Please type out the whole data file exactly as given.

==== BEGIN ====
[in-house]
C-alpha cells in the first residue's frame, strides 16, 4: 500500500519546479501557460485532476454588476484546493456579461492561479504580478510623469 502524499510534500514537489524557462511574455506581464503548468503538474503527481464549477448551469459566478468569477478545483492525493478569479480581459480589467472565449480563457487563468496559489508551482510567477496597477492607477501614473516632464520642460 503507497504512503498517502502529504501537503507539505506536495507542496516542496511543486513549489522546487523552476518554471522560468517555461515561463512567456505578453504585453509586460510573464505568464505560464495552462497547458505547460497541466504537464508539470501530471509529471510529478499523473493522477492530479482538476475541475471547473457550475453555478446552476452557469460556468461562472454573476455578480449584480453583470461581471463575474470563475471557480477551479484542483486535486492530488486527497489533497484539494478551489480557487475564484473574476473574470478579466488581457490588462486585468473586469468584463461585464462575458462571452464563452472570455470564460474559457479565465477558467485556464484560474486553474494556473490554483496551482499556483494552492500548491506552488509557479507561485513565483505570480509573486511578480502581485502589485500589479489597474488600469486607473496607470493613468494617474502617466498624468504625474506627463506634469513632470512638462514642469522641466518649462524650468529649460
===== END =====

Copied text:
[in-house]
C-alpha cells in the first residue's frame, strides 16, 4: 500500500519546479501557460485532476454588476484546493456579461492561479504580478510623469 502524499510534500514537489524557462511574455506581464503548468503538474503527481464549477448551469459566478468569477478545483492525493478569479480581459480589467472565449480563457487563468496559489508551482510567477496597477492607477501614473516632464520642460 503507497504512503498517502502529504501537503507539505506536495507542496516542496511543486513549489522546487523552476518554471522560468517555461515561463512567456505578453504585453509586460510573464505568464505560464495552462497547458505547460497541466504537464508539470501530471509529471510529478499523473493522477492530479482538476475541475471547473457550475453555478446552476452557469460556468461562472454573476455578480449584480453583470461581471463575474470563475471557480477551479484542483486535486492530488486527497489533497484539494478551489480557487475564484473574476473574470478579466488581457490588462486585468473586469468584463461585464462575458462571452464563452472570455470564460474559457479565465477558467485556464484560474486553474494556473490554483496551482499556483494552492500548491506552488509557479507561485513565483505570480509573486511578480502581485502589485500589479489597474488600469486607473496607470493613468494617474502617466498624468504625474506627463506634469513632470512638462514642469522641466518649462524650468529649460